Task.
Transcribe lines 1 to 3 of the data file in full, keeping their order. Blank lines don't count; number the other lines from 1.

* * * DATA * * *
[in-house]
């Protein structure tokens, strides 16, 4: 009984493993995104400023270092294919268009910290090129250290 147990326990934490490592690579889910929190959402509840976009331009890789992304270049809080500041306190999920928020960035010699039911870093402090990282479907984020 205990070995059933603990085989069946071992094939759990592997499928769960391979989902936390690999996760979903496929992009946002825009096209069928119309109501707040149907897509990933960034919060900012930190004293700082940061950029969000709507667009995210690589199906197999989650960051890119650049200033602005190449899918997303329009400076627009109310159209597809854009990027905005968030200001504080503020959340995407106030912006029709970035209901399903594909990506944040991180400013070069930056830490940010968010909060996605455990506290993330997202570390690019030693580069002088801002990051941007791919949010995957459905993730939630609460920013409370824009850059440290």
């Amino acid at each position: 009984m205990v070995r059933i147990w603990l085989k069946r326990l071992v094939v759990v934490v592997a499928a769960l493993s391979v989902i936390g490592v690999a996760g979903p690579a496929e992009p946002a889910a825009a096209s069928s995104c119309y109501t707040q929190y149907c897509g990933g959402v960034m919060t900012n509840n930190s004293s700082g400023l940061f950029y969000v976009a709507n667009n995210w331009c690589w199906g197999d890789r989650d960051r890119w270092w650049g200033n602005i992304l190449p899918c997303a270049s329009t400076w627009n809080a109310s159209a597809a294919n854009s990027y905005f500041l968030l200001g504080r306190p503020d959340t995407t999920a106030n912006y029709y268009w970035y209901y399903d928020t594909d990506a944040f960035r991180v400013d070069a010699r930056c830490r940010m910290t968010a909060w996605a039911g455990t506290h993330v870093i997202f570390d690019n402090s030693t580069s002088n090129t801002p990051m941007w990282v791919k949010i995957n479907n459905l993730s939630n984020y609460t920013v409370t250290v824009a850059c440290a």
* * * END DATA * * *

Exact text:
[in-house]
């Protein structure tokens, strides 16, 4: 009984493993995104400023270092294919268009910290090129250290 147990326990934490490592690579889910929190959402509840976009331009890789992304270049809080500041306190999920928020960035010699039911870093402090990282479907984020 205990070995059933603990085989069946071992094939759990592997499928769960391979989902936390690999996760979903496929992009946002825009096209069928119309109501707040149907897509990933960034919060900012930190004293700082940061950029969000709507667009995210690589199906197999989650960051890119650049200033602005190449899918997303329009400076627009109310159209597809854009990027905005968030200001504080503020959340995407106030912006029709970035209901399903594909990506944040991180400013070069930056830490940010968010909060996605455990506290993330997202570390690019030693580069002088801002990051941007791919949010995957459905993730939630609460920013409370824009850059440290």
């Amino acid at each position: 009984m205990v070995r059933i147990w603990l085989k069946r326990l071992v094939v759990v934490v592997a499928a769960l493993s391979v989902i936390g490592v690999a996760g979903p690579a496929e992009p946002a889910a825009a096209s069928s995104c119309y109501t707040q929190y149907c897509g990933g959402v960034m919060t900012n509840n930190s004293s700082g400023l940061f950029y969000v976009a709507n667009n995210w331009c690589w199906g197999d890789r989650d960051r890119w270092w650049g200033n602005i992304l190449p899918c997303a270049s329009t400076w627009n809080a109310s159209a597809a294919n854009s990027y905005f500041l968030l200001g504080r306190p503020d959340t995407t999920a106030n912006y029709y268009w970035y209901y399903d928020t594909d990506a944040f960035r991180v400013d070069a010699r930056c830490r940010m910290t968010a909060w996605a039911g455990t506290h993330v870093i997202f570390d690019n402090s030693t580069s002088n090129t801002p990051m941007w990282v791919k949010i995957n479907n459905l993730s939630n984020y609460t920013v409370t250290v824009a850059c440290a």